debbie T Designs - Web Design Made Simple
The Div Tag for Page Divisions
Dividing the Page with the
<div> tag is used to establish separate divisions or areas of your page. It is one of the most powerful elements in xhtml, as it is essential for positioning the design of your page using CSS.
Positioning will not be discussed in this tutorial, but gaining a solid understanding of the
<div> tag now, will make it easier to learn more advanced positioning if and when you decide to learn more.
The id Attribute
The id attribute can be used with any tag element, but to identify and define an area of your page, the
<div> tag can be used.
Facts about id’s:
- The value for the id attribute must be used only once on your page. It is a unique identifier.
- Keep in mind that the id value is case-sensitive. "Top" is different from "TOP" and also different from "top" – it is easiest to use all lower case letters.
- Do not use spaces or any special characters as the id value. You may use letters, digits (1 thru 9), dashes (-), and underscores (_) but you must start the id value with a letter.
Working with the example file created from prior tutorials, examine the page displayed in your web browser. How is the page organized? (view my example 7coding.html file if you haven’t created one of your own yet.)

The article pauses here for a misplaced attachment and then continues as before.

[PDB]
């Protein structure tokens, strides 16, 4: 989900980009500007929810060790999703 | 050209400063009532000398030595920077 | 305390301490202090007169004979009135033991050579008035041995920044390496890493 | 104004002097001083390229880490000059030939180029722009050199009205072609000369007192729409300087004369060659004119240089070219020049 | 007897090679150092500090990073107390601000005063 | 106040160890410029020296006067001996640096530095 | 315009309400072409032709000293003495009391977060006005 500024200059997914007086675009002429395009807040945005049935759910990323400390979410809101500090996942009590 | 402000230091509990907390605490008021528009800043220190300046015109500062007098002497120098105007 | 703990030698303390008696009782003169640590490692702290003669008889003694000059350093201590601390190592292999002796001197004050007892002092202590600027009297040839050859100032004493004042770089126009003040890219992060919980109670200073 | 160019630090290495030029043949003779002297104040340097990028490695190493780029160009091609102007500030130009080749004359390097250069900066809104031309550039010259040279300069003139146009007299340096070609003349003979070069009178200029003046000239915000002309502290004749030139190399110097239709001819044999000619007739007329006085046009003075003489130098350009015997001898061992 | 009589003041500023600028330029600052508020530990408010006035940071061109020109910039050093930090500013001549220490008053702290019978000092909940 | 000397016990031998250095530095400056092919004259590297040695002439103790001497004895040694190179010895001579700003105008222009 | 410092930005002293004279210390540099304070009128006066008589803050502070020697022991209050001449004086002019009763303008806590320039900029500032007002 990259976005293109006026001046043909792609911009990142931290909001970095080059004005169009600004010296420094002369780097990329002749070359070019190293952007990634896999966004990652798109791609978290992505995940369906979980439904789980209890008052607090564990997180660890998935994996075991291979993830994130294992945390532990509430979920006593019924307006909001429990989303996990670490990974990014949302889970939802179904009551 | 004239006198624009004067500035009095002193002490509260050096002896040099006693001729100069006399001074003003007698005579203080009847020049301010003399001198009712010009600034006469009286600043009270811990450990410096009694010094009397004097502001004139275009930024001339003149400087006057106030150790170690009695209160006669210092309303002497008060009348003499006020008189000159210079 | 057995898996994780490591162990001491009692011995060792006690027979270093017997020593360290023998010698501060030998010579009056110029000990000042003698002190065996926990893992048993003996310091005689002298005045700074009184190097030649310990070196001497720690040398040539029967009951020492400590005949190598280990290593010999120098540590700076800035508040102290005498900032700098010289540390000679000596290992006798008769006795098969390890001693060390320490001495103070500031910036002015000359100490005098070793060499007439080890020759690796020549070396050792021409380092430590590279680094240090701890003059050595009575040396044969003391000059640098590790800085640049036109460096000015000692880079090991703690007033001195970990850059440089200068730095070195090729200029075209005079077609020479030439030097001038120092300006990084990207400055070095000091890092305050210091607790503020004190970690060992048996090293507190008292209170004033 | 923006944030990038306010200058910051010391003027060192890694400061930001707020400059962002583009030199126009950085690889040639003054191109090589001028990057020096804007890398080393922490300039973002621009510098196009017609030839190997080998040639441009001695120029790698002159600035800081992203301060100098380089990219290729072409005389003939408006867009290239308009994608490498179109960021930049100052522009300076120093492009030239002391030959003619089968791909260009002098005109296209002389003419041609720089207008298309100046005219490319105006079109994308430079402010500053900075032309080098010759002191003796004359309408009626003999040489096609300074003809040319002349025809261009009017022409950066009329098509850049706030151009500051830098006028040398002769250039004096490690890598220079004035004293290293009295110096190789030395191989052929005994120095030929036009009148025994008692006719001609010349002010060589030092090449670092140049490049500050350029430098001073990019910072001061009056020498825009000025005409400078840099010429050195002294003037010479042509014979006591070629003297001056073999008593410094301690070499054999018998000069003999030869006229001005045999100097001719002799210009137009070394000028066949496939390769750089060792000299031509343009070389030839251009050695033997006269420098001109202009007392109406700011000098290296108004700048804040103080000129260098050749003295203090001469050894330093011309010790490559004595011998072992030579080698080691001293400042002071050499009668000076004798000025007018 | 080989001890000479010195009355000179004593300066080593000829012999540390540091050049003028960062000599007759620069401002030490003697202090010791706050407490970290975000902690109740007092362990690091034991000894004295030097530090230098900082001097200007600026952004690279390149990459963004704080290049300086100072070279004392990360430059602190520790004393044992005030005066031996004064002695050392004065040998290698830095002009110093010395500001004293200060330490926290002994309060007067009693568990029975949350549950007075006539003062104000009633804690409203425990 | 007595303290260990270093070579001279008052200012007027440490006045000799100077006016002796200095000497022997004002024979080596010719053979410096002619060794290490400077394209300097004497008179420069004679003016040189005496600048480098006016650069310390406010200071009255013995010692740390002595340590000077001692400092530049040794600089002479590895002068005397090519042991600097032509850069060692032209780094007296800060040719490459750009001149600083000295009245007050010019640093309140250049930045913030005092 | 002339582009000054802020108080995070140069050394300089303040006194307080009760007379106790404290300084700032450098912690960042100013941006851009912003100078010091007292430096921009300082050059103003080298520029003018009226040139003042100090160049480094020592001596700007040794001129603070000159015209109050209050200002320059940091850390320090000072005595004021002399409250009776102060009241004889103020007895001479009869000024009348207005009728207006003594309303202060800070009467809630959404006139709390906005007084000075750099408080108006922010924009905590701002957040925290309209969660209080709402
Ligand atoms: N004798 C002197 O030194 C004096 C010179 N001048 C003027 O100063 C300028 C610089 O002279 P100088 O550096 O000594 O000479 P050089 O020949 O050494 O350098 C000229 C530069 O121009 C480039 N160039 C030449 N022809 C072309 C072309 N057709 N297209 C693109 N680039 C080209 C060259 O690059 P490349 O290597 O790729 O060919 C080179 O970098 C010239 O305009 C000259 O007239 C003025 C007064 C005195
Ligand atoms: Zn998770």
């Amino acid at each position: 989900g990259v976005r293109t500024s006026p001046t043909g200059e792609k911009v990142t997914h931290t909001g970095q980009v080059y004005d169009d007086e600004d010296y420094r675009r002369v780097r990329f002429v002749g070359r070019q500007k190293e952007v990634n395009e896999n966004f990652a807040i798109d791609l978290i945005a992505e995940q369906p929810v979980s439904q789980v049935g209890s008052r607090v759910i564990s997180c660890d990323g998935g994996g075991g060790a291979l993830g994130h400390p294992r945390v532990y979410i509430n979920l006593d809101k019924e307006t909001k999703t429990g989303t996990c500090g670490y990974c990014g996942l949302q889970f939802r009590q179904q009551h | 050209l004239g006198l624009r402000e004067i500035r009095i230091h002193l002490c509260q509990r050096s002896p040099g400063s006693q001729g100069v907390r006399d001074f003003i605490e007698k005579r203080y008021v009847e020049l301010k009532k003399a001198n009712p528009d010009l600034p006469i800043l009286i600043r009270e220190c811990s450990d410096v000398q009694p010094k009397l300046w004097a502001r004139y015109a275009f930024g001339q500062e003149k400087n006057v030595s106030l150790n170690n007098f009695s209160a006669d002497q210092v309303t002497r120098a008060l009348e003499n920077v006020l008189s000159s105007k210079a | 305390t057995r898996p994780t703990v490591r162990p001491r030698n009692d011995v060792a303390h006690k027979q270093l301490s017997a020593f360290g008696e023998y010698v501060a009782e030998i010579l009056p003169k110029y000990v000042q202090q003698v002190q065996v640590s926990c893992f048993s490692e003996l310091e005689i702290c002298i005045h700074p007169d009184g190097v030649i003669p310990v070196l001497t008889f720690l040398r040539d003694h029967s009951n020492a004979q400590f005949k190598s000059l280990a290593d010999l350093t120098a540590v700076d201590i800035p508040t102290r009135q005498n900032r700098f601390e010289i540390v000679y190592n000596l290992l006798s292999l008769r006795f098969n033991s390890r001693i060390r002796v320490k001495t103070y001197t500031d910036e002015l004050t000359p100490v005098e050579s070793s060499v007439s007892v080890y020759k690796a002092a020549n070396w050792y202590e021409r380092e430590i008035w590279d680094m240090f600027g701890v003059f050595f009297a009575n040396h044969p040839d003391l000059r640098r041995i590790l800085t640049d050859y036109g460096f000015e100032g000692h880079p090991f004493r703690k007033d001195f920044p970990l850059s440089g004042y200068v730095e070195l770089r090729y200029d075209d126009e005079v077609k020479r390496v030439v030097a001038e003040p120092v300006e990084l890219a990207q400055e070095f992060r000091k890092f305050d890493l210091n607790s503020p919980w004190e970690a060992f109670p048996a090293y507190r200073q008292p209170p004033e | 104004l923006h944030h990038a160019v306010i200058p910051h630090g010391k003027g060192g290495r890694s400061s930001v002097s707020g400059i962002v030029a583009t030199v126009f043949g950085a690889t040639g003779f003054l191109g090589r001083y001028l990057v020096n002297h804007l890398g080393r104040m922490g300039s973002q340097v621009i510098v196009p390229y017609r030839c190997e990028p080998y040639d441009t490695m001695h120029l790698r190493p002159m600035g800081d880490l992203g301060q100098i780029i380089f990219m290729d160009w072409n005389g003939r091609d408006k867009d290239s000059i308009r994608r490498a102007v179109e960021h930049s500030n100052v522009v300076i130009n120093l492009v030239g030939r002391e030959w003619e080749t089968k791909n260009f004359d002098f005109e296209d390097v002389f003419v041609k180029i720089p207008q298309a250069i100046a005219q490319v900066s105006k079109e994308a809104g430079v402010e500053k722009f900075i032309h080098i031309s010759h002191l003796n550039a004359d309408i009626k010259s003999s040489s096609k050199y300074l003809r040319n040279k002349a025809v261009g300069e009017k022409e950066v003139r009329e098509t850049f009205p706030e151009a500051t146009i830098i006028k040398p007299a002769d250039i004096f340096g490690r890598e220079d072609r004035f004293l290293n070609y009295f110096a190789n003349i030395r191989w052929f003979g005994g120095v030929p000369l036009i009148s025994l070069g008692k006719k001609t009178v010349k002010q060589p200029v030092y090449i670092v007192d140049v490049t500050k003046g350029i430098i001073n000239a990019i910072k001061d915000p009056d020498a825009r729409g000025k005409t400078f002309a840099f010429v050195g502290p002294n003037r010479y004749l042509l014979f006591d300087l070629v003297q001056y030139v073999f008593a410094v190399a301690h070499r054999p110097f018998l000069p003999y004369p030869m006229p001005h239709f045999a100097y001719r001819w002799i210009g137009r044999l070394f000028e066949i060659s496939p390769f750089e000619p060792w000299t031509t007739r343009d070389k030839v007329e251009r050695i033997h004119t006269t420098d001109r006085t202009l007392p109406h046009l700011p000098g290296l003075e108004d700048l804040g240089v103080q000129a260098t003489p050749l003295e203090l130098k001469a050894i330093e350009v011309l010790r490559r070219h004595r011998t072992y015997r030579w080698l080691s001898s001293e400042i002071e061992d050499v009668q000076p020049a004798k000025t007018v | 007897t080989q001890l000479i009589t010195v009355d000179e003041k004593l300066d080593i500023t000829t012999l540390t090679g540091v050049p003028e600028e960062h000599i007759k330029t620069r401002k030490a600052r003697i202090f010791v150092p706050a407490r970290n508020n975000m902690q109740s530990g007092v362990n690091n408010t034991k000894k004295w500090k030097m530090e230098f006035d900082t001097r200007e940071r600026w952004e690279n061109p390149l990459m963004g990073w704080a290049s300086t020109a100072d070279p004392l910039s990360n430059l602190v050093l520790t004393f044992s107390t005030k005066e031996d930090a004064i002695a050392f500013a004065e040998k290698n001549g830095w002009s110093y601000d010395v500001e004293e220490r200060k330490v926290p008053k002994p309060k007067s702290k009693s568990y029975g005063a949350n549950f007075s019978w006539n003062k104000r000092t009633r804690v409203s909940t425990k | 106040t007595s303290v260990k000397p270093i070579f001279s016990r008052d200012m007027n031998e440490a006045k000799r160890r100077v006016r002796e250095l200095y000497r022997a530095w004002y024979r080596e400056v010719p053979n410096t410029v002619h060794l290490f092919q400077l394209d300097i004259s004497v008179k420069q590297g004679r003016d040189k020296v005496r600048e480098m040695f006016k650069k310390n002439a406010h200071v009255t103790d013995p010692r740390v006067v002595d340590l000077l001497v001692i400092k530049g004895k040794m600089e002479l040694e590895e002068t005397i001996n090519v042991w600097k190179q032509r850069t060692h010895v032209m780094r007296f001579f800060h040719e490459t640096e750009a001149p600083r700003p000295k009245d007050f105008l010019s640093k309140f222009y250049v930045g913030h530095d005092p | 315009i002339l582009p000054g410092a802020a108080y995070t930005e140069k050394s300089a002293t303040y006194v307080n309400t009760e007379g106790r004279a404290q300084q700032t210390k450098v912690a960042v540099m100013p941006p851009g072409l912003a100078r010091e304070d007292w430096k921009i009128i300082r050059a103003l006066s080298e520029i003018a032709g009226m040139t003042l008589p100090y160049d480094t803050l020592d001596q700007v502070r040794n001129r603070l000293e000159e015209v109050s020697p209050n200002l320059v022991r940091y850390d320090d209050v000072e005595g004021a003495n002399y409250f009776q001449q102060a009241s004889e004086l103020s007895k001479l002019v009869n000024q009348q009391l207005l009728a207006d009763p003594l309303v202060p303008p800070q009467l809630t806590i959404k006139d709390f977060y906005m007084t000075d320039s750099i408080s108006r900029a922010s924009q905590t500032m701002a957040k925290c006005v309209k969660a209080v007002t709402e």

- heading, content, email, footer
- heading, italian, chinese, chocolate, email, footer
- heading, content, footer
Divisions can be detailed, simple, or somewhere in between; there are no wrong answers when defining the divisions of your page. It’s all relative, like art appreciation!
Please view the 9coding.html file and take a look at the source code. Three
<div> tags have been added, with ids for heading, content and footer. You will notice I kept the ids in each
<h2> tag for italian, chinese, and chocolate. I have added detailed xhtml comment explanations.
Understand that the
<div> tags added to my example files are not visually displayed on the page when viewed in a web browser. The true visual power of the
<div> tag will not be known until CSS is implemented.
Do not be frustrated if you do not fully understand every bit of the code; just think of this as an example you can refer to again in the future.
Applying Divisions to Your Own Web Page
Practice using the
<div> tag by adding specific divisions to your own web page. You may find it it easier to work with a brand new file, or you can work with the same file used in past tutorials.
It doesn’t have to be anything fancy; work slow, and validate after every edit. Errors that are found early, are easier to fix.
For another example of web page division using the
<div> tag, please view my div.html file.